John Chun

From Wikipedia, the free encyclopedia

John M. Chun (Jeon: 全/전명준) (August 3, 1928 – July 6, 2013) was a Korean automotive engineering designer born during the Japanese colonial occupation of then-called, Choson/(Joseon). He was the first known Korean car designer.

Born in present-day North Korea in the coastal region of Hungnam, Chun moved to South Korea in 1953 as active fighting ended during the Korean War.[1] He immigrated to the United States in 1957, after a friend had already moved to the U.S., settling in Sacramento, California.[1] He held a mechanical engineering degree from a university in Korea, but the degree was not useful in the American job market and had to start over.[1] Chun enrolled at Sacramento Junior College, where a professor insisted that he apply to the Art Center College of Design (ACCD) in Pasadena, California.[1] He worked full-time as a mechanic while studying at ACCD.[1] Chun received his bachelor's degree in industrial design, with a specialty in transportation design, after seven years, while working as a mechanic to pay for his classes.[1]

In 1967, Chun would be hired by Fred Goodell upon graduation from Art Center, the then-chief engineer of Shelby American. Chun joined Shelby American in 1967, then designed the 1968 and 1969 Shelby Mustang Cobras, GT350 and GT500 models [as well as revamped the Cobra coil logo with more realistic details] (that is still used today).

The 1967 Shelby Mustang Cobra was in production by Chun's joining, as the Shelby Mustang had been designed by a Ford Motor Company designer by the name of Charles McHose in 1966 who left Shelby American. Chun took over the project and then the Shelby Mustang Cobra became one of the most coveted and iconic American muscle cars to date.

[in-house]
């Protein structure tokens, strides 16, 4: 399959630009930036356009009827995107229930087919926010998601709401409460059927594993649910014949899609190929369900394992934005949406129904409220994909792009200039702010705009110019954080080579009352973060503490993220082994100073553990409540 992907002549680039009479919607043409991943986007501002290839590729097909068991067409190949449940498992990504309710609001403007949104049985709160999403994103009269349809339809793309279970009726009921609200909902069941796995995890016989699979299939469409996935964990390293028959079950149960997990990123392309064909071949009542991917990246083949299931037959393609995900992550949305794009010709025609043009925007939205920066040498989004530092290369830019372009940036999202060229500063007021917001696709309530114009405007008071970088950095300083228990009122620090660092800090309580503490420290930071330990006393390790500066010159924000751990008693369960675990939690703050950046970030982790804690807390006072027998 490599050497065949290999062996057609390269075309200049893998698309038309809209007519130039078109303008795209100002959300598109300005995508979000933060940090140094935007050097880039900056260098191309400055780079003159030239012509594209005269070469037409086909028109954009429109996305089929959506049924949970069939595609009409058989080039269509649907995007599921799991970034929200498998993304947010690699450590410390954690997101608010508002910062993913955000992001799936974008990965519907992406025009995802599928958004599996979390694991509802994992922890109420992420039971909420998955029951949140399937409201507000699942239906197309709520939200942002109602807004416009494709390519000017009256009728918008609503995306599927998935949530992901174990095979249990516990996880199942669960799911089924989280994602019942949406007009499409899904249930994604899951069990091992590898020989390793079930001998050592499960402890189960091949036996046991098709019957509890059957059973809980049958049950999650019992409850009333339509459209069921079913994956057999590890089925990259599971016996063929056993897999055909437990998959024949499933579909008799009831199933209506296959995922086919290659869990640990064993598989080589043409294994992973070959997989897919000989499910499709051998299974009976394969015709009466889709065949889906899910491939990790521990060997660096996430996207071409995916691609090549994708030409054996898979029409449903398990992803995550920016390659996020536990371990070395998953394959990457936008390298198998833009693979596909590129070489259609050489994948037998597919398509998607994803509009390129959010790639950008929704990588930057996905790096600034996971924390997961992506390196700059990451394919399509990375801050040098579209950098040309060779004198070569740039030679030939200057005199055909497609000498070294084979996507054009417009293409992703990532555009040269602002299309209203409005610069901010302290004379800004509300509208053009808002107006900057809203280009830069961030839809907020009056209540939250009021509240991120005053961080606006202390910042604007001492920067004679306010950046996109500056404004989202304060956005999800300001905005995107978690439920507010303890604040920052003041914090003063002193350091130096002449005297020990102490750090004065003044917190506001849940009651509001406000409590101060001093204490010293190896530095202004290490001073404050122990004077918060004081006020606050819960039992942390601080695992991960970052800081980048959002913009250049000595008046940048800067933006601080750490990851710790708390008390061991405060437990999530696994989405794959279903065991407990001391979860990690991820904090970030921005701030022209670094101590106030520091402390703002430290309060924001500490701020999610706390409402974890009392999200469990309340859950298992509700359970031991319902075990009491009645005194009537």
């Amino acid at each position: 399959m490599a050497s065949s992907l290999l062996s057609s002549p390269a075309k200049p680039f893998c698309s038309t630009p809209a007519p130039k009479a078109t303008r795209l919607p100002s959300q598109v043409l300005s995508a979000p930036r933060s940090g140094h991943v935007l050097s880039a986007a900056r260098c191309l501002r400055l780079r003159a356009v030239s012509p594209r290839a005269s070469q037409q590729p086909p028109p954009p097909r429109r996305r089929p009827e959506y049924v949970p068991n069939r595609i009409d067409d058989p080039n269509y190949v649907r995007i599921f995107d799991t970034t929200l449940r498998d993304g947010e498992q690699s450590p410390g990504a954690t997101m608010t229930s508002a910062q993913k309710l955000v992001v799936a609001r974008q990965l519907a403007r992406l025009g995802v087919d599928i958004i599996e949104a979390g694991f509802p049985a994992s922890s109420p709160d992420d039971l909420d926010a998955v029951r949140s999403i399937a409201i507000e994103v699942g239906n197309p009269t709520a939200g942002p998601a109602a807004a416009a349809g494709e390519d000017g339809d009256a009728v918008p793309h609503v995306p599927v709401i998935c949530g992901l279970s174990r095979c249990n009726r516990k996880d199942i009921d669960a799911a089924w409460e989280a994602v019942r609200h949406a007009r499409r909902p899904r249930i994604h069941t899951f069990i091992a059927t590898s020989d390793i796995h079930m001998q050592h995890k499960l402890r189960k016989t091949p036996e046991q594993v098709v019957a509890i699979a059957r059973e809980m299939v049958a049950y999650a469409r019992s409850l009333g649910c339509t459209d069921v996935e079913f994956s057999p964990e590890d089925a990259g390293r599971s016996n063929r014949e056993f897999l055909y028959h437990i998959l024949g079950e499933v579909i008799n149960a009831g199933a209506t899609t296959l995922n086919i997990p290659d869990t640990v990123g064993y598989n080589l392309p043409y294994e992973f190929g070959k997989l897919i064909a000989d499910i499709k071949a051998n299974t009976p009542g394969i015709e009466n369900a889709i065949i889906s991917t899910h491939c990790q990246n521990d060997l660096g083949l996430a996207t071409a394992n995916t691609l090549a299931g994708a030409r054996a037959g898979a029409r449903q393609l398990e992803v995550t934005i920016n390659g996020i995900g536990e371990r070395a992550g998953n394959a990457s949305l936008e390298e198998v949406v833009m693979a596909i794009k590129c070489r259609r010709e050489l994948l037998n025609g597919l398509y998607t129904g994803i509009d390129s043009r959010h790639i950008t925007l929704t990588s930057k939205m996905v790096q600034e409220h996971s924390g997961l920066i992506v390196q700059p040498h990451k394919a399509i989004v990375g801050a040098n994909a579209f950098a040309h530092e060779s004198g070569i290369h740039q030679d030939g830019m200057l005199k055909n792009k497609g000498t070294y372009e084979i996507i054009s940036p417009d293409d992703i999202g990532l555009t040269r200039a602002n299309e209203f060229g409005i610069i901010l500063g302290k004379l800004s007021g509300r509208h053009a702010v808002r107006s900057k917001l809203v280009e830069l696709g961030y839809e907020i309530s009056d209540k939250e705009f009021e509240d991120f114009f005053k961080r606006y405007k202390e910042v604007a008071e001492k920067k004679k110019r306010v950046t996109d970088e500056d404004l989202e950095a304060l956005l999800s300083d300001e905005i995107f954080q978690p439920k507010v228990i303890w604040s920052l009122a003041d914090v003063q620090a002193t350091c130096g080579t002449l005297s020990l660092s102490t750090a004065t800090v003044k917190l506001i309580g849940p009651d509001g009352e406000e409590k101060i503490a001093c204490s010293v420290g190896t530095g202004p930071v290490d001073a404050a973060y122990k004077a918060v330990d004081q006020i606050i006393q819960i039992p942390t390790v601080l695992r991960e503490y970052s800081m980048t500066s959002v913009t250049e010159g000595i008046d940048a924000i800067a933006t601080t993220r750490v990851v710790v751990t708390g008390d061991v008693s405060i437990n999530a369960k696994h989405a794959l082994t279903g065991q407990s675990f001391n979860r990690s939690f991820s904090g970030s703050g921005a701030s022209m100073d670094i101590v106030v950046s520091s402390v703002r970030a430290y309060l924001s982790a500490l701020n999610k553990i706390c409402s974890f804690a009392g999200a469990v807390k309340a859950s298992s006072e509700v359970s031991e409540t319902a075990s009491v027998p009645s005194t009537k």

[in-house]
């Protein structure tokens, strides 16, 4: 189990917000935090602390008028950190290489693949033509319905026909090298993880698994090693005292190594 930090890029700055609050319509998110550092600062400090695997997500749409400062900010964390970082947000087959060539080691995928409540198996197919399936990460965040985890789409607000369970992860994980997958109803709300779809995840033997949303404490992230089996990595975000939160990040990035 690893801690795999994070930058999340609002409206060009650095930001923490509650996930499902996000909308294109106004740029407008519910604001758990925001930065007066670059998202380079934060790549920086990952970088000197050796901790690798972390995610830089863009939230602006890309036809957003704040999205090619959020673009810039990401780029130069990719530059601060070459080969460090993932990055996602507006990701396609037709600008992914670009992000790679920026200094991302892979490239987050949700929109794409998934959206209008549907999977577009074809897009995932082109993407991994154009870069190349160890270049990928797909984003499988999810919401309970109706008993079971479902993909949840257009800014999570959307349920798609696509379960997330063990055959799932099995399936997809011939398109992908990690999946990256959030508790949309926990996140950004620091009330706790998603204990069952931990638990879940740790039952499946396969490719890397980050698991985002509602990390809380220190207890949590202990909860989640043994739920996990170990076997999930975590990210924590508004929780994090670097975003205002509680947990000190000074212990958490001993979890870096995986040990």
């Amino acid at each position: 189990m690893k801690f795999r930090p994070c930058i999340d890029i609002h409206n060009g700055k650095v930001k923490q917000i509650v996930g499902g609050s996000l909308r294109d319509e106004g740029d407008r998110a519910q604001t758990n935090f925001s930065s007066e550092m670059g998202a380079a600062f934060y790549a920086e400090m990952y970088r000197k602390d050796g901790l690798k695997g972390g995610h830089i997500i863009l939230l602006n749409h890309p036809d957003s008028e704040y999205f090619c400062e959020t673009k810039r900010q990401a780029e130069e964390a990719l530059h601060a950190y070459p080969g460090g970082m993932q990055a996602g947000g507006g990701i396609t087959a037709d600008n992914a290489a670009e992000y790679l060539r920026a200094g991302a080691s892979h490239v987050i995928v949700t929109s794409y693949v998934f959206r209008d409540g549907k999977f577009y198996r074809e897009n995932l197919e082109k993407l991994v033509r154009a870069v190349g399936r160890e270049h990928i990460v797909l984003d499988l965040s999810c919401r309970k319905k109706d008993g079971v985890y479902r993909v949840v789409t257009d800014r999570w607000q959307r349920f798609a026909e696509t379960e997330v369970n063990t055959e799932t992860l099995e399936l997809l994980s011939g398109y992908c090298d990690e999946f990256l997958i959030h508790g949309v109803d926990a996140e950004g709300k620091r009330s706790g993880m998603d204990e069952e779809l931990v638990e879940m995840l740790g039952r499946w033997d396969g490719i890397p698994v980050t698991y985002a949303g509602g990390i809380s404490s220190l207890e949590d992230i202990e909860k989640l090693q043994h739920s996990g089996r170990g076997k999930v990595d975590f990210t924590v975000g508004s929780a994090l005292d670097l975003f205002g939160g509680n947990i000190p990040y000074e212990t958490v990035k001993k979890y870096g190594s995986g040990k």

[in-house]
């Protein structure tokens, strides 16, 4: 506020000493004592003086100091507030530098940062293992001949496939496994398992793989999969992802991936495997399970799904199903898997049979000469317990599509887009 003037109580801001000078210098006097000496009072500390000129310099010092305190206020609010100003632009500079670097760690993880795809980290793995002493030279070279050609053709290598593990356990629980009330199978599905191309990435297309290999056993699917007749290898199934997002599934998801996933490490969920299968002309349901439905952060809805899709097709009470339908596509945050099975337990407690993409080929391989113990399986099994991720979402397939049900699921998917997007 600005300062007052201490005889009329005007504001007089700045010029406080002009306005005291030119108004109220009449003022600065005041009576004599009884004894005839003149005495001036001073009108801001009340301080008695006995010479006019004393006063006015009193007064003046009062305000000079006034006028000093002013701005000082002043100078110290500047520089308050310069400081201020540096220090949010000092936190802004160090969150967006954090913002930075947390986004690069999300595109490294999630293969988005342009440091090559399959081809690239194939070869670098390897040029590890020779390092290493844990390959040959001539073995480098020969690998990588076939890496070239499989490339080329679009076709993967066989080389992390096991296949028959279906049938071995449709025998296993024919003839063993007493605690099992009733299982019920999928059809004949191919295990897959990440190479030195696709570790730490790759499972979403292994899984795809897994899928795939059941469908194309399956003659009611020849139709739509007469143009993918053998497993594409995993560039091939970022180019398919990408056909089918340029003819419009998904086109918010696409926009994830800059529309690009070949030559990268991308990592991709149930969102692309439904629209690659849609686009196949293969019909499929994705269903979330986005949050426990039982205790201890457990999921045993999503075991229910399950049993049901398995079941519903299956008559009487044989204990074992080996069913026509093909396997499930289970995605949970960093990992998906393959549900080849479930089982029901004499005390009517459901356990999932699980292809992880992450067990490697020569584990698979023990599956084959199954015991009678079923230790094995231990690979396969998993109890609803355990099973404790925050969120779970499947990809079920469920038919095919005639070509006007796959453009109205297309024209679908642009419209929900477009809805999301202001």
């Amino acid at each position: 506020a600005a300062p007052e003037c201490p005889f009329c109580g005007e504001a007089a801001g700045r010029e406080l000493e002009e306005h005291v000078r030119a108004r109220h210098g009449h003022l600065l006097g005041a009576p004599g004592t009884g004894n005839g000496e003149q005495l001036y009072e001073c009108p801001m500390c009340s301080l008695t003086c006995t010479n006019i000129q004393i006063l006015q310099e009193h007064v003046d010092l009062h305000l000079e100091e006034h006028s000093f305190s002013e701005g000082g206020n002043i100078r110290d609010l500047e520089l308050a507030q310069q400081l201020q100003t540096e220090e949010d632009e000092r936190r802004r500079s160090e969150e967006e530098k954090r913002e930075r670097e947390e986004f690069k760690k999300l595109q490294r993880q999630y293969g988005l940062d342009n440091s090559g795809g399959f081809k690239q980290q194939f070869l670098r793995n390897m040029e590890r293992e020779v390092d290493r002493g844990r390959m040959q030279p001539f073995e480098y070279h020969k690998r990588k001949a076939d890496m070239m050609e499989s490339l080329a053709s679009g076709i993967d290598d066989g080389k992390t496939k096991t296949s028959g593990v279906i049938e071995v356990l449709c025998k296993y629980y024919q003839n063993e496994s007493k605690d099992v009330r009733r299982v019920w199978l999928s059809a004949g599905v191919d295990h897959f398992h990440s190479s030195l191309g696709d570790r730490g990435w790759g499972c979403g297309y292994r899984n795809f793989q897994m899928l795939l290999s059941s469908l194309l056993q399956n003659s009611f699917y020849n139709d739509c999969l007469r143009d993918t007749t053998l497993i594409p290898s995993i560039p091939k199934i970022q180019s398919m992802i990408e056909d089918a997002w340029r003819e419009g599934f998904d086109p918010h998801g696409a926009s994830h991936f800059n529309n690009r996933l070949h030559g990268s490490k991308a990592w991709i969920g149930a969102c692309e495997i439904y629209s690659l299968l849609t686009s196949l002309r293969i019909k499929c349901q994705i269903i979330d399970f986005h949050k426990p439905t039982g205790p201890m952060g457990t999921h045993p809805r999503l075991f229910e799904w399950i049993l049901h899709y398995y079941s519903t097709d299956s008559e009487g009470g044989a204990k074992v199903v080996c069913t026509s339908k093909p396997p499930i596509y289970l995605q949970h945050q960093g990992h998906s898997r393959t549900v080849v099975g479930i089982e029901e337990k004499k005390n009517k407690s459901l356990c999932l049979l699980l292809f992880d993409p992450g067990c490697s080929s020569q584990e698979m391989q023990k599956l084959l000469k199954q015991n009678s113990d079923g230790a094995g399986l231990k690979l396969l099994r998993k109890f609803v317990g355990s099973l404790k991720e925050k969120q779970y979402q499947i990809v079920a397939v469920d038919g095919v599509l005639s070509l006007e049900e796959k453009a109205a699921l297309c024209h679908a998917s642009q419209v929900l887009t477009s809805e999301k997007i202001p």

Once Shelby American dissolved at the LAX hangar, Chun eventually left the automotive industry after also working with Chrysler in Michigan and Blakely Auto Works, notably the Bearcat.

Chun later consulted for Hyundai Motor Company. In April 1979, former Chairman, Chung Se-Yung (Pony Chung) and two other executives visited Chun in Minnesota upon learning about a northern Korean automotive connection since the Chung’s were also from the north. They never heard of the Shelby Mustang Cobra. Chun decided never to work with Koreans again once he found out they hired an Italian automotive designer instead of him. Not only did Hyundai spend millions of dollars on failed prototypes, but was ultimately wasted since they also failed every United States Department of Transportation test after hiring the Italian automotive designer. That designer did not understand American automotive standard protocols, therefore Hyundai automobiles were not able to enter the US market at the time due to the testing failures and launch delays.

When Chun moved to Minnesota in the early 1970s, he oversaw the design and creation of a new line of toy cars for Tonka Toys.

Since Tonka Toys in Mound, MN, desired a designer with an automotive design background, Chun was scouted, then settled in the Lake Minnetonka area of Minnesota. He designed a new line of steel toy cars for Tonka Toys.[2][1]

After leaving Tonka Toys and other consultant product design projects with Lee Data, Whirlpool, 3M, etc., he owned and operated Chun Mee Restaurant in Delano, Minnesota, with his family from 1986 until his death in 2013.[2]

John M. Chun died on July 6, 2013, at the age of 84. He was survived by his wife, Helen, and children, Marsha and Kevin.[2]


  1. ^ a b c d e f g Ernst, Kurt (2013-07-08). "Former Shelby American designer John Chun dies at age 84". Hemmings Daily. Retrieved 2013-07-30.
  2. ^ a b c Walsh, Paul (2013-07-18). "Obituary: John Chun, design wizard behind the Mustang Shelby sports car". Star Tribune. Retrieved 2013-07-30.